Brewing a royal success: making beer that’s fit for the Danish prince

Phillip O'Neill, who now lives in Køge, Denmark, taking time off brewing for the Danish royal family, visiting his family in Orange. Photo: MAX STAINKAMPH 0913MSbeer1

Phillip O'Neill, who now lives in Køge, Denmark, taking time off brewing for the Danish royal family, visiting his family in Orange. Photo: MAX STAINKAMPH 0913MSbeer1

It sounds like a fairytale – a boy from a small town in regional Australia brewing beer for Danish royalty. 

But it’s life for born and bred Orange man Phillip O’Neill.

Mr O’Neill works for Bryghuset Braunstein, a small craft brewer which supplies beer, spririts and everything in between, to the Danish Crown Prince Frederik.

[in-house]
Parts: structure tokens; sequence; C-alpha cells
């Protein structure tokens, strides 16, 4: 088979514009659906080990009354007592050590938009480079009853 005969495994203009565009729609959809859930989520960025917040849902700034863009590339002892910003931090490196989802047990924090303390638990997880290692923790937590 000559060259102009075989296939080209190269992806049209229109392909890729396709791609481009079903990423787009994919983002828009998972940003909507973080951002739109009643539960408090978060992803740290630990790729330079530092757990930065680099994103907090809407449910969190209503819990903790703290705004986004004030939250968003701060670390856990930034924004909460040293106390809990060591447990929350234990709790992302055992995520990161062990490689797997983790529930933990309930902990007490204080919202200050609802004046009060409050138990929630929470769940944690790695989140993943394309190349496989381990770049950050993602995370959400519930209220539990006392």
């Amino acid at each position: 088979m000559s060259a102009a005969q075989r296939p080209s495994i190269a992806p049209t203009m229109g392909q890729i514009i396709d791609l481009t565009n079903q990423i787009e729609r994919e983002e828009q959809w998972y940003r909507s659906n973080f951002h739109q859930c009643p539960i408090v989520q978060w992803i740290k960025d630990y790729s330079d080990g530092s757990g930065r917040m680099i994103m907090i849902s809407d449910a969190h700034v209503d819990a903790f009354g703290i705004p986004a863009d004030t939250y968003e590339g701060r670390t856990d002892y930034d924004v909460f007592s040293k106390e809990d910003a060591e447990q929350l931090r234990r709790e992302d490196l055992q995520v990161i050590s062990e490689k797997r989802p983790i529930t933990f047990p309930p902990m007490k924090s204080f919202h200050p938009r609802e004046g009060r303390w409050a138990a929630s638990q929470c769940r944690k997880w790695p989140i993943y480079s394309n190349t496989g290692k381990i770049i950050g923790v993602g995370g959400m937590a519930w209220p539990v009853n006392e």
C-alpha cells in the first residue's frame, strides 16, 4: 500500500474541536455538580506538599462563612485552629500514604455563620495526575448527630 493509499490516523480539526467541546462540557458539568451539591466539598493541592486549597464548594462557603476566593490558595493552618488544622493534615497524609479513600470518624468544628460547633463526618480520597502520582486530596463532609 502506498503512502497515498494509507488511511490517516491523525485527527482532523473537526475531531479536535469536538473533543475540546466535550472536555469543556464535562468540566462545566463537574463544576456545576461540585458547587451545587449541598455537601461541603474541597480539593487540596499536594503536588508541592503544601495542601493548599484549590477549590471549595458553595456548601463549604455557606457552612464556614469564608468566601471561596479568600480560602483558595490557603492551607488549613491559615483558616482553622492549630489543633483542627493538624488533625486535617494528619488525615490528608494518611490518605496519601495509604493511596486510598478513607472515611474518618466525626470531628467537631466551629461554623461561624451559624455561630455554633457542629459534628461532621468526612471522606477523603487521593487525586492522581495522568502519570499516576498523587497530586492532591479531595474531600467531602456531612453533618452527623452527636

Prince Frederik also orders Mr O’Neill’s beer into castles and historical sites, giving Braunstein sways in Denmark’s brewing industry despite having seven staff. 

Mr O’Neill is one of the two brewers at the company, and said his resume was picked out from an online beer brewing jobs site.

“After a few years of travelling, we lived in Orange for a few years, then lived in Bathurst which was where I started brewing for Mick Hoban, working as a brewer for the first time,” he says.

While he’d “always” brewed beer at home, he loved making a career out of it, and when he and wife Laura decided they wanted to move to Europe, continuing to brew beer was the logical choice. 

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